Original Vines of Rhodt Rosegarden

These grapevines are true veterans of viticultural history: More than 400 years old, the grapevines from the "Rhodter Rosengarten" have not only survived the centuries but still bear fruit every year, making it the oldest vineyard in perhaps the whole world, which is still stocked with its original grapevines.

The vineyard in the wine community of Rhodt unter Rietberg is said to have existed already before the 30-Years-War, and that took place between 1618 and 1648.

If that's true, the Rhodt Rosegarden is definitely the oldest vineyard which is still stocked with its original grapevines – that holds true at least for the Pfalz region, if not for the whole world!

400 grapevines are still standing on the 900m² of vineyard, most of them Traminer grapes with occasional Silvaner vines inbetween. The person who planted the vineyard is unkown. Viticulture, however, has a long history in Rhodt dating back to the Romans then later in the Medieval Ages, the community was well known for its Traminer wine. In 1603, Margrave Ernst Friedrich of Baden bought the whole village, and he and his successors ruled until 1801. It was the margrave who transformed the village, replete with castle from 1200, into a wealthy community by trading wines. Consequently, resplendent mansions of wine producer families were built and these can still be seen today. Almost 80% of the village comprises heritage-listed sites.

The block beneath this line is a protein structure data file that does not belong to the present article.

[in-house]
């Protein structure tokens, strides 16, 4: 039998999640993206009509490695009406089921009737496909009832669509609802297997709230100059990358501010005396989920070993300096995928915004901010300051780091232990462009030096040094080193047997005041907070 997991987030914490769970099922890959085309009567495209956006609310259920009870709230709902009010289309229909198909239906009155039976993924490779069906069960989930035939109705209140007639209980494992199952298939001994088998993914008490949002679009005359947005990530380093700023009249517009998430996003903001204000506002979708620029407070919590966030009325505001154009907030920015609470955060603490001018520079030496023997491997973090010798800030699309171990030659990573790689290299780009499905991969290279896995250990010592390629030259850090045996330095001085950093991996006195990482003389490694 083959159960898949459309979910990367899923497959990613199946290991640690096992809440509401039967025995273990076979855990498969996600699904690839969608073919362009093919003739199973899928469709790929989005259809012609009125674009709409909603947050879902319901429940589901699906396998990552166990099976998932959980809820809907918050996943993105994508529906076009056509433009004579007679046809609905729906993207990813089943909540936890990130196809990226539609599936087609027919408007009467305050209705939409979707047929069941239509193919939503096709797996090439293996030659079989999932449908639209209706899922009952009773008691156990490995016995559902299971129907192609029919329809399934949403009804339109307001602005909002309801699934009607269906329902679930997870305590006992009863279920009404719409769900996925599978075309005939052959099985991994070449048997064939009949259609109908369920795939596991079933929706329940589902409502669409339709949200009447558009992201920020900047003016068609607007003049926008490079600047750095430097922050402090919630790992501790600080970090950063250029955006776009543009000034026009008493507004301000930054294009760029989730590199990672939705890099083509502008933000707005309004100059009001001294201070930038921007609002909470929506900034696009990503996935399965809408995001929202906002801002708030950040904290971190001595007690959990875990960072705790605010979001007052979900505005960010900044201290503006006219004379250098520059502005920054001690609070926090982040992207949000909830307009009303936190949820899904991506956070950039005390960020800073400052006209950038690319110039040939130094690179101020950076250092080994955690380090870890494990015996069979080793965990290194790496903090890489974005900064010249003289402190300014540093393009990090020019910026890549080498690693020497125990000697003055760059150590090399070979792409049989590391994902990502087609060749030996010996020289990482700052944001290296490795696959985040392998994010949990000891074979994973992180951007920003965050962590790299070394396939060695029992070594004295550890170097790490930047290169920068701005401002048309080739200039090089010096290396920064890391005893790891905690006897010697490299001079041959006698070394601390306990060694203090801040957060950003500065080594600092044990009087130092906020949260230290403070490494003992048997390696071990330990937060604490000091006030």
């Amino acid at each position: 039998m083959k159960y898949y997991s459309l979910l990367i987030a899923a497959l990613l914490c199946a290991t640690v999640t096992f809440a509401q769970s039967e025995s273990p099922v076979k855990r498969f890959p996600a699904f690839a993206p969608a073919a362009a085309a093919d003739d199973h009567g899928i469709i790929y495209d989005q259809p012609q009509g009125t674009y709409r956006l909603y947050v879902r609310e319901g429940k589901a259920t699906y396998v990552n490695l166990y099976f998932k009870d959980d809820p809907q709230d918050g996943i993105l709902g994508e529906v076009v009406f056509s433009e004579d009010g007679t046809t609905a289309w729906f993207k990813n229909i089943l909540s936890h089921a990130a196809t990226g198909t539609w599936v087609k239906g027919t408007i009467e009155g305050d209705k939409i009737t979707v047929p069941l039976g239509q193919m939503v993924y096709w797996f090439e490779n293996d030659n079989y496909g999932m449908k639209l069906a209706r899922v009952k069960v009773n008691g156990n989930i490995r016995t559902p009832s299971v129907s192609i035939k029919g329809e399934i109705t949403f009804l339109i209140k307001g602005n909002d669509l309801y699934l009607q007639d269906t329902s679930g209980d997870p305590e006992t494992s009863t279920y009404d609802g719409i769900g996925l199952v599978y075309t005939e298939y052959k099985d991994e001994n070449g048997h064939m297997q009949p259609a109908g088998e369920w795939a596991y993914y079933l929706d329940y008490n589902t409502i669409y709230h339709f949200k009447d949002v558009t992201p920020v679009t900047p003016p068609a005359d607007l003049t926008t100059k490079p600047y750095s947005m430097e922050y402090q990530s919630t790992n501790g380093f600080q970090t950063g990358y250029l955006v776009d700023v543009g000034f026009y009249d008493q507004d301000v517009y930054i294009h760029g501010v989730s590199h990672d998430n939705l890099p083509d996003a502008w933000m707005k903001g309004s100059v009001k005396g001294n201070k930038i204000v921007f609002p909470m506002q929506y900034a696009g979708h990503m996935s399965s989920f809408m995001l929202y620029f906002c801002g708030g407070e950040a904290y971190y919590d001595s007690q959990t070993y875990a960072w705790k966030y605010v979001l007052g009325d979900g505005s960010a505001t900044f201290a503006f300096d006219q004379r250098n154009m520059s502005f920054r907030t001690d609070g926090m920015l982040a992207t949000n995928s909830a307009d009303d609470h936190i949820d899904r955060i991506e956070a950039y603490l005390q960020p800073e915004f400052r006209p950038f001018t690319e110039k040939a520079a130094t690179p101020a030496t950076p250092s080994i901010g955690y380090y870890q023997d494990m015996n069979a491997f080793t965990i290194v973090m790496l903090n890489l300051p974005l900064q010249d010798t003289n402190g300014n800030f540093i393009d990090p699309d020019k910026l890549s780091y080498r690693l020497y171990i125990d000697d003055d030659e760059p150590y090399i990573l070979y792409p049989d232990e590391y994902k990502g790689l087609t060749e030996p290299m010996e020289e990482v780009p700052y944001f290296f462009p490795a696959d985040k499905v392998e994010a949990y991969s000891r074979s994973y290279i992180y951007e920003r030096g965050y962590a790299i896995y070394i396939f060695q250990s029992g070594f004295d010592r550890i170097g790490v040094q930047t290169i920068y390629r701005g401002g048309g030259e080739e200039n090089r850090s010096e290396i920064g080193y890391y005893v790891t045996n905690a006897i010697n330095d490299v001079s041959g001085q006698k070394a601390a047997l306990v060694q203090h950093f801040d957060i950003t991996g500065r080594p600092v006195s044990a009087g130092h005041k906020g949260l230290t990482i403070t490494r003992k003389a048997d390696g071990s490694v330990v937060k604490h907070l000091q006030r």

The beauty of the region, nicknamed Tuscany of the North, did not go unnoticed by the rulers and kings. In 1846, King Ludwig I from Bavaria had his summer palace, Villa Ludwigshöhe, built right above the village on a romantic hillside. The significance of viticulture for the village can be deduced from the local speciality: wine is served here not only in the traditional Palatinate "Schoppen" glass, holding half a liter of wine – but also in the "Rhodter Piff": a wine glass which holds a whole litre of wine! 

On the eastern side of the village, right across the street from the Rietburg Wine Cooperative, the Rhodt Rosegarden still holds its centuries old, gnarled grapevines, hard as stone and authentic to the core. Small yields of wine still flow from their grapes, varying from 50-300 litres depending on the vintage, from just under a hectare of land. The Gewurztraminer vinified by the Weingut Oberhofer in Edesheim, the owners of the vineyard, is of course a cherished specialty. The wine beguiles by age alone – but also by its rose flavor which is so typical for the Gewurztraminer, and which perfectly reflects the name of the vineyard's site: “Rhodter Rosengarten”.